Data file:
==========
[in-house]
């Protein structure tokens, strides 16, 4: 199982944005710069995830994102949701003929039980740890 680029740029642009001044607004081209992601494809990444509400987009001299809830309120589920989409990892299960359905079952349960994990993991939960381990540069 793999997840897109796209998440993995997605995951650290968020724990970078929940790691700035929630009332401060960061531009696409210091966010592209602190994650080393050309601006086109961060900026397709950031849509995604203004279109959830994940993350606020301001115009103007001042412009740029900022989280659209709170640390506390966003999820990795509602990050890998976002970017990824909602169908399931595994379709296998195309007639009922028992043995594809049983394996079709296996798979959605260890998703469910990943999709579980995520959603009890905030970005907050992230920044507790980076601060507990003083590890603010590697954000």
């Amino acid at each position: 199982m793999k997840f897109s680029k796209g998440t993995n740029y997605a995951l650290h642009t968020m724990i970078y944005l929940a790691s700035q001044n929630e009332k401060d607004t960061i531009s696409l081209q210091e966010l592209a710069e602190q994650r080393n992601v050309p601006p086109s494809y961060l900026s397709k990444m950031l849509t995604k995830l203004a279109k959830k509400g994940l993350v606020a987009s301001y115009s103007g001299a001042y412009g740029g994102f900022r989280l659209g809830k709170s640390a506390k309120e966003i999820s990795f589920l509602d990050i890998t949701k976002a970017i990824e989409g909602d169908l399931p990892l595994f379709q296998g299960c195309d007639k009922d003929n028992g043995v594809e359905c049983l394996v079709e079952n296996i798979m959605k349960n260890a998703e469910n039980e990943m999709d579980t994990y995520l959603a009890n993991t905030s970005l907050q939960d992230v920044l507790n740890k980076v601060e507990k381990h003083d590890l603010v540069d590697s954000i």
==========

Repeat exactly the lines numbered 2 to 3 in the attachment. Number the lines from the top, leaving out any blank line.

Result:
């Protein structure tokens, strides 16, 4: 199982944005710069995830994102949701003929039980740890 680029740029642009001044607004081209992601494809990444509400987009001299809830309120589920989409990892299960359905079952349960994990993991939960381990540069 793999997840897109796209998440993995997605995951650290968020724990970078929940790691700035929630009332401060960061531009696409210091966010592209602190994650080393050309601006086109961060900026397709950031849509995604203004279109959830994940993350606020301001115009103007001042412009740029900022989280659209709170640390506390966003999820990795509602990050890998976002970017990824909602169908399931595994379709296998195309007639009922028992043995594809049983394996079709296996798979959605260890998703469910990943999709579980995520959603009890905030970005907050992230920044507790980076601060507990003083590890603010590697954000």
């Amino acid at each position: 199982m793999k997840f897109s680029k796209g998440t993995n740029y997605a995951l650290h642009t968020m724990i970078y944005l929940a790691s700035q001044n929630e009332k401060d607004t960061i531009s696409l081209q210091e966010l592209a710069e602190q994650r080393n992601v050309p601006p086109s494809y961060l900026s397709k990444m950031l849509t995604k995830l203004a279109k959830k509400g994940l993350v606020a987009s301001y115009s103007g001299a001042y412009g740029g994102f900022r989280l659209g809830k709170s640390a506390k309120e966003i999820s990795f589920l509602d990050i890998t949701k976002a970017i990824e989409g909602d169908l399931p990892l595994f379709q296998g299960c195309d007639k009922d003929n028992g043995v594809e359905c049983l394996v079709e079952n296996i798979m959605k349960n260890a998703e469910n039980e990943m999709d579980t994990y995520l959603a009890n993991t905030s970005l907050q939960d992230v920044l507790n740890k980076v601060e507990k381990h003083d590890l603010v540069d590697s954000i």